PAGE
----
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Instead of

(let [x 1] (my-expression))

I'm trying to use:

(let (vector x 1) (my-expression))

Don't ask why, I just like normal brackets more. But Clojure says:

let requires a vector for its binding in ...

What's wrong?

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up vote 7 down vote accepted

The let special form binding form is required to be a vector literal not just an expression that would evaluate to a vector.

Why? Roughly stated, the expression must be compiled before it can be evaluated. At compile-time (vector x 1) will not have been evaluated to a vector, it will just be a list. Indeed if it were to be evaluated, the arguments of vector would be evaluated, meaning x would have to be resolved. But, you don't want x to be resolved, you want it bound.

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Watch David McNeil's Macros are Hard! presentation for a progressively deeper look into how the reader and evaluator work. – A. Webb Feb 19 '13 at 22:12

Have a look at the source for the let macro

(defmacro let
  "binding => binding-form init-expr

  Evaluates the exprs in a lexical context in which the symbols in
  the binding-forms are bound to their respective init-exprs or parts
  {:added "1.0", :special-form true, :forms '[(let [bindings*] exprs*)]}
  [bindings & body]
  (assert-args let
     (vector? bindings) "a vector for its binding"
     (even? (count bindings)) "an even number of forms in binding vector")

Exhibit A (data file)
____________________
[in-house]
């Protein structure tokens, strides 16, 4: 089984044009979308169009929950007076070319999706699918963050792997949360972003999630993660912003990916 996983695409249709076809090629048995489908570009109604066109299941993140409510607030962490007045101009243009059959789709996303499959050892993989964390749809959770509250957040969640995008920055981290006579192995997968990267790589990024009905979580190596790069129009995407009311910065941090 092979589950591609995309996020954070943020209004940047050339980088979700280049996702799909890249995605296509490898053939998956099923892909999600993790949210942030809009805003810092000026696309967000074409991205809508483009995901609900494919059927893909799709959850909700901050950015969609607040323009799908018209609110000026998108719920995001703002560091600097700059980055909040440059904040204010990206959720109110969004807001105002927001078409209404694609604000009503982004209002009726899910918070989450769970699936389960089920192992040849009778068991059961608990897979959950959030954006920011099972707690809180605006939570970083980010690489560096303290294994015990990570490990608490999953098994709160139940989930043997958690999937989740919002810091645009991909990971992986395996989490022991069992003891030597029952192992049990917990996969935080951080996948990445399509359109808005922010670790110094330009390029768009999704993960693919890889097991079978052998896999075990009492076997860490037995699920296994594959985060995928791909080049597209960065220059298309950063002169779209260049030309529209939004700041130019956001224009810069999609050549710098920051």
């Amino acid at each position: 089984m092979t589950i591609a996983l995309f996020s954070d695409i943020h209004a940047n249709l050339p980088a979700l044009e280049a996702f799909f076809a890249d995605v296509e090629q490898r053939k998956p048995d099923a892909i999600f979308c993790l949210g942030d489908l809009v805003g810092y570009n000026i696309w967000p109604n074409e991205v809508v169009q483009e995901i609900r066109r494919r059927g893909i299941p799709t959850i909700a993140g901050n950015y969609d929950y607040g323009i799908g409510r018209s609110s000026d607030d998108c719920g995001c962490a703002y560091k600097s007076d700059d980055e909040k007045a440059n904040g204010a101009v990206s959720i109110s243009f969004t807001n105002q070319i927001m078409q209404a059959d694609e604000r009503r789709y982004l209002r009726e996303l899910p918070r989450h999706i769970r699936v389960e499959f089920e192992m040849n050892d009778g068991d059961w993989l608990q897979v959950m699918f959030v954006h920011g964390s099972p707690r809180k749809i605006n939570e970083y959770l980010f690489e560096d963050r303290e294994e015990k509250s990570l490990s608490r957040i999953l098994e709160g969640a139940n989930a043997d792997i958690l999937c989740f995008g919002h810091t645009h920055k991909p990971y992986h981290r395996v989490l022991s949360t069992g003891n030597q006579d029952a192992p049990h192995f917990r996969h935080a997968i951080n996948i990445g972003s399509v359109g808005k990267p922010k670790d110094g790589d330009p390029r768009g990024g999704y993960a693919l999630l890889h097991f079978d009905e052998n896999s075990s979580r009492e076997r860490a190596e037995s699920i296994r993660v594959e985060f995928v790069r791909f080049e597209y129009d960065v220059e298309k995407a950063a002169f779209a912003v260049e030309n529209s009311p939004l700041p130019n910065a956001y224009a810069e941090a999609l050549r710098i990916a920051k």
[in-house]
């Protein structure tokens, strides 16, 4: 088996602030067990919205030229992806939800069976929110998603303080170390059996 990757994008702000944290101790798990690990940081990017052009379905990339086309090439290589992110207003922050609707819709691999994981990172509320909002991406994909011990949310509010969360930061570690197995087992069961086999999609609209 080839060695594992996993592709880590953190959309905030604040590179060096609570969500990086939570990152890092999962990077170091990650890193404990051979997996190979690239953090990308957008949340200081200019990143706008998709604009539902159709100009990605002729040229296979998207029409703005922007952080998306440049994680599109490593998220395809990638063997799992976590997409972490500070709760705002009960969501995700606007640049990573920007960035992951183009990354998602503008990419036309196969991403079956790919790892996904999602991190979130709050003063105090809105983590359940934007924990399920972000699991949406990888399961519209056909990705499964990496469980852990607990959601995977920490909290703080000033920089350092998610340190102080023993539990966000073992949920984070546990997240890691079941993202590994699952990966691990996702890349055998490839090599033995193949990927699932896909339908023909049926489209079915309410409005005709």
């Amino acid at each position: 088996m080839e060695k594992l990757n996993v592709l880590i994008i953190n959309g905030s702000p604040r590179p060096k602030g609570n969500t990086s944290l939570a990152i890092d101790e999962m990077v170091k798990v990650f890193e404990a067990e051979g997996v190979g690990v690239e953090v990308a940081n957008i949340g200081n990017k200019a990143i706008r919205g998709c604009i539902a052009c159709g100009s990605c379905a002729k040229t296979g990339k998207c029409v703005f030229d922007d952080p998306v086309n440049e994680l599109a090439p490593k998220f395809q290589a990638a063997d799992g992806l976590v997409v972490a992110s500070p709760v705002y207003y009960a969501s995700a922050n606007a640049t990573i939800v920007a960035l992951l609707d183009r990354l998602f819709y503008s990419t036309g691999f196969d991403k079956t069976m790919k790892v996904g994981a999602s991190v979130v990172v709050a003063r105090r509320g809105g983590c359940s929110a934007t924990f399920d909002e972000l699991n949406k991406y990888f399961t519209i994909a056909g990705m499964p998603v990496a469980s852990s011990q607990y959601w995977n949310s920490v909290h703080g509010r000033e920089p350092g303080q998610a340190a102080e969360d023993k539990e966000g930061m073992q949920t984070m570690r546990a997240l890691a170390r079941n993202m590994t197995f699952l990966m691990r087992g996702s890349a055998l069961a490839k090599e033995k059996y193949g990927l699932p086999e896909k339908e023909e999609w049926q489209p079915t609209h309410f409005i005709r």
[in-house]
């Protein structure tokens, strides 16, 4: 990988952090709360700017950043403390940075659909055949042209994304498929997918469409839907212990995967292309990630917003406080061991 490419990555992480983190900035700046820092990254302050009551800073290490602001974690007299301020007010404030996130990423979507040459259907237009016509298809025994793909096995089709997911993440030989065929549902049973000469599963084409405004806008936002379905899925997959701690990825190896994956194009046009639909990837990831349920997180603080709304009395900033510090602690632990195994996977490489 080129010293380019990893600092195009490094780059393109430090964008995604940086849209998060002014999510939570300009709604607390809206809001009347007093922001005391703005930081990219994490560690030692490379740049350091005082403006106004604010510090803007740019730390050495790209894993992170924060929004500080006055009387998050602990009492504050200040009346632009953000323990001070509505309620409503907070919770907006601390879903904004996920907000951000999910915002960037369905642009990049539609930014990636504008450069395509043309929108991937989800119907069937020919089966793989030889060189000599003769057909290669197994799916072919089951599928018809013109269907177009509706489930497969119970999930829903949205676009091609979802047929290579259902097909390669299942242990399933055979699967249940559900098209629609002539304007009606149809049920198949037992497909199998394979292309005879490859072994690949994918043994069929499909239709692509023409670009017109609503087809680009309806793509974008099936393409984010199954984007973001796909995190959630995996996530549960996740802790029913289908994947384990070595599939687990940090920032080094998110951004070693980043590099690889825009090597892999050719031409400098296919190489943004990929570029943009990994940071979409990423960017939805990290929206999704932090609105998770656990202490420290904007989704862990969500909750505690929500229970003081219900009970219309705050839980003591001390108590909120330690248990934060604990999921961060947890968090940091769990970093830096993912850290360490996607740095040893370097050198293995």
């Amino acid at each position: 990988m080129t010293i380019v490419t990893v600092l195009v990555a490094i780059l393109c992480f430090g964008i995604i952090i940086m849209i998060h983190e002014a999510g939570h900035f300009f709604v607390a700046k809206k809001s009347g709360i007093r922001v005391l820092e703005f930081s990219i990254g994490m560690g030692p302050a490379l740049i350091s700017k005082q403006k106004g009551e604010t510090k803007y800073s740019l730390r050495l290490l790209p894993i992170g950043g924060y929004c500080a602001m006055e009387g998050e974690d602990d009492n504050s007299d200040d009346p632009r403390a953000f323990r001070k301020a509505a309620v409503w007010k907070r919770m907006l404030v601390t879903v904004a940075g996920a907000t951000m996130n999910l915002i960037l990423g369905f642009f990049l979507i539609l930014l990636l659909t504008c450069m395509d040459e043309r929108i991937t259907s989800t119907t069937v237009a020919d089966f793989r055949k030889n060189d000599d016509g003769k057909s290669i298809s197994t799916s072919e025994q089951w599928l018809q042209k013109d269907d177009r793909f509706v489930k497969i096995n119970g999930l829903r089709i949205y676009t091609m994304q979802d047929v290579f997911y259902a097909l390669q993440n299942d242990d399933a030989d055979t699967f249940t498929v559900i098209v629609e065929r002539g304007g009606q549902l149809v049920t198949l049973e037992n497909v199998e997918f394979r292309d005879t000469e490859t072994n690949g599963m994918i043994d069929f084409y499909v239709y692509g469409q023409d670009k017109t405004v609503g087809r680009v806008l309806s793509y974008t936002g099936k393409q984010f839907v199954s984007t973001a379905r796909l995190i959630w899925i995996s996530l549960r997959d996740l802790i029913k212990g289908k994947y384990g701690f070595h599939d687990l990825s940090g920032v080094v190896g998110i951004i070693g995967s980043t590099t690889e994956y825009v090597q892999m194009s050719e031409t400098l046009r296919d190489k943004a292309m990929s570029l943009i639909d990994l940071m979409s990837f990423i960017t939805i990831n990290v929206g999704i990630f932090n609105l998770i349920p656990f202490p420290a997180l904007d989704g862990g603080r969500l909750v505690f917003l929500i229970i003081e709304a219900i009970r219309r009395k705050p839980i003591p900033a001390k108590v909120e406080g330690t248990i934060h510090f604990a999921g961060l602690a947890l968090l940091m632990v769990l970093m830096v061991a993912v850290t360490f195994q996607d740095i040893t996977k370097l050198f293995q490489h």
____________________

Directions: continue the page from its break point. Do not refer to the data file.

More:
`(let* ~(destructure bindings) ~@body))

You'll notice that the bindings argument is not evaluated when the macro tries to ensure it was given correct arguments via assert-args.

At the point when clojure evaluates (vector? bindings) , bindings is a form (list) containing a fn as the first element followed by it's arguments and therefore is not a vector at that point.

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let requires a vector for it's bindings (at compile time) so trying to put a vector functional call in its place won't work (as that will only produce a vector at runtime).

However you can make your own let with a bit of macro-fu:

(defmacro mylet [bindings & exprs]
  `(let ~(vec bindings) ~@exprs))

(mylet (x 1) (inc x))
=> 2
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This code, for example, does work:

(eval `(let ~(vector 'a 1) (println ~'a)))

which means you could write your own let macro that accepts a list instead of a vector. This would be quite bad for your overall Clojure experience and I wouldn't advise it.

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